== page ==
Many technologies are developed to improve human well-being. We largely owe our contemporary standard of living to technologies, with a high degree of sanitation and many possibilities for travel, transportation, and communication. However, unfortunately most technologies also entail a chance of negative side effects or risks, such as pollution, accidents, and more superficial relationships between people. These positive and negative aspects of technologies need to be partially assessed quantitatively. This can be done for example, by measuring the speed of an airplane, its harmful emissions per kilometer, the probability of a crash, etc, but they also involve moral considerations: How do we value the efficiency of a technology as opposed to its possible disadvantages? What kinds of disadvantages are important to measure at all, and how should they be balanced against each other? Which is worse, a technology with an average risk of one dead person per year or a technology with an average of five severely handicapped people per year? What is the value of a human life? How are the risks and benefits distributed across society? Even though these questions require descriptive information, that information does not as yet constitute answers to the moral questions concerning risky technologies. These questions require moral reflection.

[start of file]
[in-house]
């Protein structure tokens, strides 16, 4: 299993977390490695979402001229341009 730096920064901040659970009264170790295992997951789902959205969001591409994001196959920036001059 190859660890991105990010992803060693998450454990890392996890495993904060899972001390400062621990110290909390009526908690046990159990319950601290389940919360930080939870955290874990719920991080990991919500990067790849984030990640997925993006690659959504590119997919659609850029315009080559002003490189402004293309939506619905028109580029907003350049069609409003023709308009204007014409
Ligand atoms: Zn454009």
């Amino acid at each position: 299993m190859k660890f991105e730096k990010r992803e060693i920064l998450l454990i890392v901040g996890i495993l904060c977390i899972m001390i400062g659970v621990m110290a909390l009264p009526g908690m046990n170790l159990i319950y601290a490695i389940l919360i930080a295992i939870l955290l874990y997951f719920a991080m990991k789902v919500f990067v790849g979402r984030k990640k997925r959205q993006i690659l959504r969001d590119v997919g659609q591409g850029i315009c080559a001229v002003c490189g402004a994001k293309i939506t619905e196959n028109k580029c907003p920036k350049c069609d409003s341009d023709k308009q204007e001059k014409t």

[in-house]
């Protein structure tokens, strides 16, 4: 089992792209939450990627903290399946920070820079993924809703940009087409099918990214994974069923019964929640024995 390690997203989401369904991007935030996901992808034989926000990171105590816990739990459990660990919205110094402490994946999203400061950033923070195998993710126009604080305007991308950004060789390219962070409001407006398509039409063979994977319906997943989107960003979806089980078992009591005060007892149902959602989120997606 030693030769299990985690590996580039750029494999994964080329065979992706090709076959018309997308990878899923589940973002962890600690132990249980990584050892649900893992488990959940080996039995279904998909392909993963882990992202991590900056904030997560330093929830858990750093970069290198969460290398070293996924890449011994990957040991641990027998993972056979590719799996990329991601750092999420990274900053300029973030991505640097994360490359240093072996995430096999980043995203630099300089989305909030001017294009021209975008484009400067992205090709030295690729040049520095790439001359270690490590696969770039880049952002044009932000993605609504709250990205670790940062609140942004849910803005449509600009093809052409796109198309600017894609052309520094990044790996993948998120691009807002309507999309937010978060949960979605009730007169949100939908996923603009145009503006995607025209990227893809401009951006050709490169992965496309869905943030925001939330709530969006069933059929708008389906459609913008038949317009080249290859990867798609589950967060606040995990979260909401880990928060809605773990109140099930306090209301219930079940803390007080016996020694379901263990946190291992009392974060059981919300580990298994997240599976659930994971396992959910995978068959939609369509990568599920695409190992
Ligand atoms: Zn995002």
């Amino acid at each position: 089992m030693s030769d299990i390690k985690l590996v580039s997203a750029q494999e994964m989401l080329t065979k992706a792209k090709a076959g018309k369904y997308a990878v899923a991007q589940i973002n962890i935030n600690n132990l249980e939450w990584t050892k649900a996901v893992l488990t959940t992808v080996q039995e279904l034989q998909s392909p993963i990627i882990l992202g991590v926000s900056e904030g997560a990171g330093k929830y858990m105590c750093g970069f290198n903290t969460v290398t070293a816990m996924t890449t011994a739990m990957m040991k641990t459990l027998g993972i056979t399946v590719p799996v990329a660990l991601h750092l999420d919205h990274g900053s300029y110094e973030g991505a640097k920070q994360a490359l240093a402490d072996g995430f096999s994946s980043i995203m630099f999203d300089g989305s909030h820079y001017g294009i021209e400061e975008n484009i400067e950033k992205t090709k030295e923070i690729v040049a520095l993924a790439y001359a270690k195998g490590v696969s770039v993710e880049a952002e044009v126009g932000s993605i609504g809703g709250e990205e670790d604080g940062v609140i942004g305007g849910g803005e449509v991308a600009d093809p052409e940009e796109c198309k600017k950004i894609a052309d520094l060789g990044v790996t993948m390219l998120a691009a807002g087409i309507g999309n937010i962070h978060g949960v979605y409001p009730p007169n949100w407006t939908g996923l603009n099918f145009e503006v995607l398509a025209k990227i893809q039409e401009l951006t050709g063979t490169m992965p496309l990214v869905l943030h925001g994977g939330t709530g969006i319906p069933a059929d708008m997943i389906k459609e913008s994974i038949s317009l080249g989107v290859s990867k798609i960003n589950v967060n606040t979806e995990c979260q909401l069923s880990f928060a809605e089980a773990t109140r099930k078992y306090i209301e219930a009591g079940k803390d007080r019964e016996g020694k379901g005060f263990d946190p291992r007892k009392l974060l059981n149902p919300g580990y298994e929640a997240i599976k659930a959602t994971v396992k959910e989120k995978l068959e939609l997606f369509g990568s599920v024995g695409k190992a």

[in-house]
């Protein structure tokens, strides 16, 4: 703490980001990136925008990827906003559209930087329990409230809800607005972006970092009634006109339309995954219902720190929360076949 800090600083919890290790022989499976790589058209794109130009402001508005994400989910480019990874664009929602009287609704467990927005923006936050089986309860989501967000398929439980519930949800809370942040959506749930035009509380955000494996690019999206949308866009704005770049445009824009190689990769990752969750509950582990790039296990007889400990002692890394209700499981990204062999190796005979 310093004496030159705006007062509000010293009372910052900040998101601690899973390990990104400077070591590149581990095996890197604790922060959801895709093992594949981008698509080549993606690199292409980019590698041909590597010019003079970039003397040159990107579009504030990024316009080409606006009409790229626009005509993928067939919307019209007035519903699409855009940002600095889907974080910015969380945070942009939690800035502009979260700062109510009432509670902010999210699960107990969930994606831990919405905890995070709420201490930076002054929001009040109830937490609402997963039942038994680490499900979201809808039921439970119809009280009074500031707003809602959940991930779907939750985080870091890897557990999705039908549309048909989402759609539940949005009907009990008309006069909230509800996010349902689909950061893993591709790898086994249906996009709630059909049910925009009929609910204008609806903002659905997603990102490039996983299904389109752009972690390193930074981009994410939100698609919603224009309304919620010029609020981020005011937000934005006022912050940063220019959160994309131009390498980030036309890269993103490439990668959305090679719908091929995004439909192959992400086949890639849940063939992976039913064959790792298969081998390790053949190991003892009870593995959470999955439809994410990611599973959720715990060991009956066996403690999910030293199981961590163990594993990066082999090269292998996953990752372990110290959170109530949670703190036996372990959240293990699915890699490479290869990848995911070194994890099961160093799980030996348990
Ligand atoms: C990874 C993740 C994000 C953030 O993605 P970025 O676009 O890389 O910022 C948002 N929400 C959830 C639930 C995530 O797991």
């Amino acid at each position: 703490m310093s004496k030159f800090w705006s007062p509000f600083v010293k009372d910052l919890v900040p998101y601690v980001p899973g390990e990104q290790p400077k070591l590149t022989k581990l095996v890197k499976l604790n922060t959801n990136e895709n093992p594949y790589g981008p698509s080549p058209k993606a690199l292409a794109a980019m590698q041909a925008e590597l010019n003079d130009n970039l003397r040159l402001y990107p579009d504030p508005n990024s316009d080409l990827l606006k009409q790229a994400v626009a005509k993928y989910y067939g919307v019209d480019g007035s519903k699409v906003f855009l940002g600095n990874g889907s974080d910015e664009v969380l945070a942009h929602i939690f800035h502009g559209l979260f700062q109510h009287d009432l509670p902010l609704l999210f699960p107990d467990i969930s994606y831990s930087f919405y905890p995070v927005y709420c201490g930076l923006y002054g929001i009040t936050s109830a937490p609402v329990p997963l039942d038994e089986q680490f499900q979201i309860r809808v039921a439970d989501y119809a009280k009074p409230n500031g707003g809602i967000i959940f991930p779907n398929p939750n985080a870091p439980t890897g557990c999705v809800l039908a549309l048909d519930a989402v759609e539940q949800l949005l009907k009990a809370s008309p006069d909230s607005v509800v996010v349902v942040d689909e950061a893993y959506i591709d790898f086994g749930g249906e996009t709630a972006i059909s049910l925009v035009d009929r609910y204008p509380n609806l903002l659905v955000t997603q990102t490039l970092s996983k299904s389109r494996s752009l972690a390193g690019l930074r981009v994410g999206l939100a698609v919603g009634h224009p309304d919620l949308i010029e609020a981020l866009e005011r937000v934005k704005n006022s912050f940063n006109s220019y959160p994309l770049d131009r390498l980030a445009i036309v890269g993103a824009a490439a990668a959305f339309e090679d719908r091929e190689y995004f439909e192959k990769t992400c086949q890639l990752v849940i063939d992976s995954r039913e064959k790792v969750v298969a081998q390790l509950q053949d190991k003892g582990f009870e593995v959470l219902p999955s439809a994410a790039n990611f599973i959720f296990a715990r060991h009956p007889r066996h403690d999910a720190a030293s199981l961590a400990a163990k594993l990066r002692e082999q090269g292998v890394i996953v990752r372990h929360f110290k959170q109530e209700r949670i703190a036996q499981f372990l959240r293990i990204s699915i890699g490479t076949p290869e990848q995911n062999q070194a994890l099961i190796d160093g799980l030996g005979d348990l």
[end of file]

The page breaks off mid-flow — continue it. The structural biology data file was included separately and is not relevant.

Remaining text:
Risk concerns the well-being of human beings and involves ethical considerations such as fairness, equity, and autonomy. There is a strong consensus amongst risk scholars that ethical considerations such as justice, fairness, equity, and autonomy should be included in a risk assessment (Shrader-Frechette 1991, contributions to Asveld and Roeser 2009). Interestingly, these considerations do figure in the risk perceptions of laypeople (Slovic 2000). Apparently, the pre-theoretical connotations that people have with risk include ethical considerations that get excluded from the quantitatively oriented approach to risk used by experts. However, social scientists are struggling with how to deal with the fact that the risk perceptions of laypeople are largely based on emotions, as this seems to undermine the idea that laypeople might employ an alternative, legitimate rationality. However, emotions are not a threat to rationality. This only follows on the model of dual process theory, but as we have seen, emotion scholars provide us with an alternative framework. Hence, the fact that laypeople are emotional about risks does not show that they are irrational, rather, their emotions might be the very ground on which they are capable of including ethical considerations in their risk assessments.
Moral reflection benefits from emotions such as sympathy, compassion, and feelings of responsibility. For example, we only start to grasp the moral impact of the disaster in Fukushima if we see pictures and hear stories of people who have to be evacuated, small children who are tested for radiation contamination, safety workers who are taken to the hospital with burn injuries, and the uncertainty about how it will all end. The moral meaning of a disaster like this only starts to become clear if we are emotionally engaged with the people who have to undergo the consequences.